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Double terror attack on Teheran: SIR’s source, “too early for objective considerations. Qatar’s approach to Iran might be a reason”

A big scare this morning in Teheran, where some kamikazes blew themselves up in Parliament and at Khomeini Mausoleum: at least 12 people died, but the count could increases, and 39 people were injured. A commando broke into Parliament, where the MPs were holding a meeting: they took some hostages and shortly afterwards one of them blew himself up inside the building. The attack ended over four hours later, with a police raid and the killing of four terrorists. Almost at the same time, another attack took place at Imam Khomeini Mausoleum, south of the capital, where a group of armed people fired at the crowd of pilgrims, and one of them blew himself up during the raid. According to Al Arabiya, Isis has already claimed the double attack. An explosion was then heard in Khomeini Mausoleum subway: this was written by the Iranian news agency Fars. The subway is a stone’s throw from the Mausoleum, and some media think it might be the third attack.

“I think it is too early for considerations, because we are waiting for the authorities to make their statements, and they still have to see what is happening. The figures are still uncertain. There’s lots of tension, 39 people injured in the hospitals and – for the moment – 12 people dead”, says one of our sources from Teheran that we called by phone. “When we went around – our source tells – we saw policemen, firemen, ambulances. The Khomeini Mausoleum is in the outskirts, several kilometres away, closer to the airport, while Parliament is in the north. In downtown Teheran, where the embassies are located, the situation is fairly quiet and under control”.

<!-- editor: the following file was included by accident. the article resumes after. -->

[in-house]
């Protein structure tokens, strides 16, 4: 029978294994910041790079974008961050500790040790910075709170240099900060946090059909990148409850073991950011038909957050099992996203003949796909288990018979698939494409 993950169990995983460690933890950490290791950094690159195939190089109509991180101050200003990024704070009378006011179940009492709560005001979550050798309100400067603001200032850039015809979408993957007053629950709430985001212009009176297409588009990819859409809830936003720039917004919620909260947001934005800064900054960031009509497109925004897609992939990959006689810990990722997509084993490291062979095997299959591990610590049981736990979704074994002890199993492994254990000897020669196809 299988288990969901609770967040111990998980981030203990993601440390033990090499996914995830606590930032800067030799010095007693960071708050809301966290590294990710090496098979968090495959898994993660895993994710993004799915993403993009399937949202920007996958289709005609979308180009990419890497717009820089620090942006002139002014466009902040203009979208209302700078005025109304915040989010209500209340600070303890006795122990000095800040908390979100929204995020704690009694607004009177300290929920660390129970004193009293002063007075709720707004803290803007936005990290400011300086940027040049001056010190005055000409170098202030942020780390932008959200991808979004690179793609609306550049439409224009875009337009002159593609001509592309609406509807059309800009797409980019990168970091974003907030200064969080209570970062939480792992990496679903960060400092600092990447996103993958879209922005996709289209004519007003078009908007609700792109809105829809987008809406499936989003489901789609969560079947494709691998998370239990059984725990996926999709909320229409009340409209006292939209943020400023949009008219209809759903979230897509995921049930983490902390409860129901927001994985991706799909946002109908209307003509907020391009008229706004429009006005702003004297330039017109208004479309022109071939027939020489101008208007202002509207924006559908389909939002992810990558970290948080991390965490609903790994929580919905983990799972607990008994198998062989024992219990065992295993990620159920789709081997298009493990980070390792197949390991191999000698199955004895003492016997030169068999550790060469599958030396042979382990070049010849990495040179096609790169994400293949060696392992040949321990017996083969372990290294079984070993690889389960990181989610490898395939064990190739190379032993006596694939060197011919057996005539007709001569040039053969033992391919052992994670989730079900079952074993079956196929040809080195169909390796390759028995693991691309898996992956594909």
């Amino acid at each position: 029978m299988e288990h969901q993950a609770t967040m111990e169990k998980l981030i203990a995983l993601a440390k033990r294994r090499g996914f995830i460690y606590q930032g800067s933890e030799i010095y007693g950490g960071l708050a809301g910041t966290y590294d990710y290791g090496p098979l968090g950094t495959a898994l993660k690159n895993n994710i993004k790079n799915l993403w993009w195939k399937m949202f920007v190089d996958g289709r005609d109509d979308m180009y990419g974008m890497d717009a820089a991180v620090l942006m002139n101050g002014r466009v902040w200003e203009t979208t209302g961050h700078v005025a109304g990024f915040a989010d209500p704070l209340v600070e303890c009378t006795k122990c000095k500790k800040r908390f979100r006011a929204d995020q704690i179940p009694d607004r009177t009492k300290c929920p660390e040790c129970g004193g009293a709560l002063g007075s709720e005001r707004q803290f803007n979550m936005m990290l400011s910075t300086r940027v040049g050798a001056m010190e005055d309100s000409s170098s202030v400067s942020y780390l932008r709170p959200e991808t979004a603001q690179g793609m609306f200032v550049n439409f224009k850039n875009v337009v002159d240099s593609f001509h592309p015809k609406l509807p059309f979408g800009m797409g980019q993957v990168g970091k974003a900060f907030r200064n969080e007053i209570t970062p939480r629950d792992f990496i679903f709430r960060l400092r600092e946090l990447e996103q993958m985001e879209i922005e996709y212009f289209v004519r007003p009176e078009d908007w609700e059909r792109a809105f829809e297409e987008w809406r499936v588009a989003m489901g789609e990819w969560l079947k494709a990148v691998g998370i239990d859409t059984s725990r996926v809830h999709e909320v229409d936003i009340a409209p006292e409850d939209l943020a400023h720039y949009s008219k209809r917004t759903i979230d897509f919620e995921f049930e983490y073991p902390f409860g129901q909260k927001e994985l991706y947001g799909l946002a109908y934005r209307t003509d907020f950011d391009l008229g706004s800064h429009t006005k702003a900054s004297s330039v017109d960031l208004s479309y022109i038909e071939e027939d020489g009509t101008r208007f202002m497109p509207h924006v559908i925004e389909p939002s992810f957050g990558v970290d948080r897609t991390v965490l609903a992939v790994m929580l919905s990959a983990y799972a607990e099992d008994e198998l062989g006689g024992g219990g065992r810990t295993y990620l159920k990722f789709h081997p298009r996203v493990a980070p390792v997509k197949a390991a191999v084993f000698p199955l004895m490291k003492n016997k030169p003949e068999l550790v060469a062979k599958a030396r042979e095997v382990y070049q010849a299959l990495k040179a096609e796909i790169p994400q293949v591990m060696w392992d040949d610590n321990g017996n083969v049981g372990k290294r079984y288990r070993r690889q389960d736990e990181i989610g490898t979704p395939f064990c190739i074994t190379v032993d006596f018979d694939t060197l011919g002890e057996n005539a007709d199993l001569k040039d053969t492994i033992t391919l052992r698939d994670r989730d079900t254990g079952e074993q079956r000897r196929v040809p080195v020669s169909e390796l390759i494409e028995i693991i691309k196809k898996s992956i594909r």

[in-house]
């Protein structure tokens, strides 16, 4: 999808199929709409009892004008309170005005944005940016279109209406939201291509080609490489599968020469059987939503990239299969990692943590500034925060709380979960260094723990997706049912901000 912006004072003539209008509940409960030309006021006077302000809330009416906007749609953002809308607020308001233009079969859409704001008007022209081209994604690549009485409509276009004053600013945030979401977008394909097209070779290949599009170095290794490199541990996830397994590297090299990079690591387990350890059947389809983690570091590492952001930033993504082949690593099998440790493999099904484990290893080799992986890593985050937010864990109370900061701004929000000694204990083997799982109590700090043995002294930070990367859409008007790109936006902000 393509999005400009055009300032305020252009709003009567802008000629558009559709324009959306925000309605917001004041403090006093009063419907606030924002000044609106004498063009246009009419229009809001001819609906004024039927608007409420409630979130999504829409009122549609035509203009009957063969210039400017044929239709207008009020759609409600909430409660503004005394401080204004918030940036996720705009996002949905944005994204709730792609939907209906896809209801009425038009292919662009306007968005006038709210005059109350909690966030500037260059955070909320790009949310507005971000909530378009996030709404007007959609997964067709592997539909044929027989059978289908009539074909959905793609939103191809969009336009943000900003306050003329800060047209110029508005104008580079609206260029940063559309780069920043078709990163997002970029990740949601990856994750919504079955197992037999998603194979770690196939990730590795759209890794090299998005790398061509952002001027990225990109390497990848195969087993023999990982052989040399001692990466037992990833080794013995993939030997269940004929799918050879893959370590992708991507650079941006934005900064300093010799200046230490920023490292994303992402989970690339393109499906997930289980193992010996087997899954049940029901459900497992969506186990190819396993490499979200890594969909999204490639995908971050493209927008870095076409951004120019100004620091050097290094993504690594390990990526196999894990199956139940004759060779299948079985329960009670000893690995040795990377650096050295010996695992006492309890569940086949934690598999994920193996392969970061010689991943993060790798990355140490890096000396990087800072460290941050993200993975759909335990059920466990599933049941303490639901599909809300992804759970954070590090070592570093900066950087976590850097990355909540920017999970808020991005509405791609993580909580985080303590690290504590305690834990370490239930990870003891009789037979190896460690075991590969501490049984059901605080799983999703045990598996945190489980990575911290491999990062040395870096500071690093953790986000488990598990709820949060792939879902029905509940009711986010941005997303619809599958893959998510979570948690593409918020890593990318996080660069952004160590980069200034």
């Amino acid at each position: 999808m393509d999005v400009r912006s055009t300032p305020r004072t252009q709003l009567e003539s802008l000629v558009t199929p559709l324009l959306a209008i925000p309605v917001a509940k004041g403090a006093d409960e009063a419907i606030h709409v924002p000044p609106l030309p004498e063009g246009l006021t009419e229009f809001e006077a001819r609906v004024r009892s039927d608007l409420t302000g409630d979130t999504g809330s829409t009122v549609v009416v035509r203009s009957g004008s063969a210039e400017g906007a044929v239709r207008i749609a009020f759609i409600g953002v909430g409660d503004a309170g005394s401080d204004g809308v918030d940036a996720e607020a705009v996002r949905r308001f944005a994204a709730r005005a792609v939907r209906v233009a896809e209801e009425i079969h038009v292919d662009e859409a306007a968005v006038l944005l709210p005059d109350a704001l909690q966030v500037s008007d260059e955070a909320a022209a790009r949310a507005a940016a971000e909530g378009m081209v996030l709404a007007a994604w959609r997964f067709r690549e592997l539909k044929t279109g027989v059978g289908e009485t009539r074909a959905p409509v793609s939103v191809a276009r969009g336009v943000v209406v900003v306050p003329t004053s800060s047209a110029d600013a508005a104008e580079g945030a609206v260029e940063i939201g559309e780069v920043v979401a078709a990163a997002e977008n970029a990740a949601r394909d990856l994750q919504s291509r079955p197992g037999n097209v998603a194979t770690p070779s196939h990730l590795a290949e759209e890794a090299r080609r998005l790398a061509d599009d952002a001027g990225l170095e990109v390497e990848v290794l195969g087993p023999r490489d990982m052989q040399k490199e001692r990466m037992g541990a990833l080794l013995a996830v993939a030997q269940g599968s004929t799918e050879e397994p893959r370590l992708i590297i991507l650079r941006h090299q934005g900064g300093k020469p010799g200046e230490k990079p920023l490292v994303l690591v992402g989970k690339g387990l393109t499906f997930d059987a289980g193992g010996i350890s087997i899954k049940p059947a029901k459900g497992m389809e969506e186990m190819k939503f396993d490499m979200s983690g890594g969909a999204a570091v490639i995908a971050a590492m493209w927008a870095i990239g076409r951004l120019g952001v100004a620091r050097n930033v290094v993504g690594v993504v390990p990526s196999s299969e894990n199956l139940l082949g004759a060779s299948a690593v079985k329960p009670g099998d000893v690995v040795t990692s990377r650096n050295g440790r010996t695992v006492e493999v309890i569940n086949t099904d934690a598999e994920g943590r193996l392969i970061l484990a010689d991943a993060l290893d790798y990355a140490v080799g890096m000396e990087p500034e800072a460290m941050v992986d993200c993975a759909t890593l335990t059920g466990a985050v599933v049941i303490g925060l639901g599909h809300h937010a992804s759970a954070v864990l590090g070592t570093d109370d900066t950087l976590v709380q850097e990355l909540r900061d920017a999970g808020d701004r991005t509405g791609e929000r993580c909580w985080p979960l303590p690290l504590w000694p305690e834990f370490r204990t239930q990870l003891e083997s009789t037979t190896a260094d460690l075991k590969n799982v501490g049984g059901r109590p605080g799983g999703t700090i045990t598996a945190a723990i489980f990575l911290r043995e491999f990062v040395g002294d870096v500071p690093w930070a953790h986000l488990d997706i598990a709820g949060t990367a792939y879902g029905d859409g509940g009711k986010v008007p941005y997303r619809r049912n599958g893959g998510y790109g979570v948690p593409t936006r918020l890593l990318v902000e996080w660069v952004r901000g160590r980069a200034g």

Our source asks us to be cautious, to abstain from rushed “interpretations”: “We are putting several details together to have a non-emotional picture, to stick to facts”. Such details include “Isis’s claim and the statement made yesterday by the Saudi Ministry of Foreign Affairs, that Iran must be punished for supporting terrorism … and, as luck would have it, something happened today”. “We must find out, for example – he goes on –, whether today’s attacks may have to do with Qatar’s approaching Iran, the harshening of relationships between Iran and Saudi Arabia, Iran’s involvement in Syria, the emulation of what happened in Europe and therefore the will to hit this Middle Eastern power that is Iran too, now”. “Tomorrow – he says – we will have more information, especially when the Ministry of Foreign Affairs gives an official answer, so will, I think, the Supreme Guide. However, I think they are looking to Saudi Arabia”. A possible reason, he repeats at the end, “could be Qatar’s approaching Iran, this part of Shia; there are also talks about Sunni Isis fighting against Shia Islam”.

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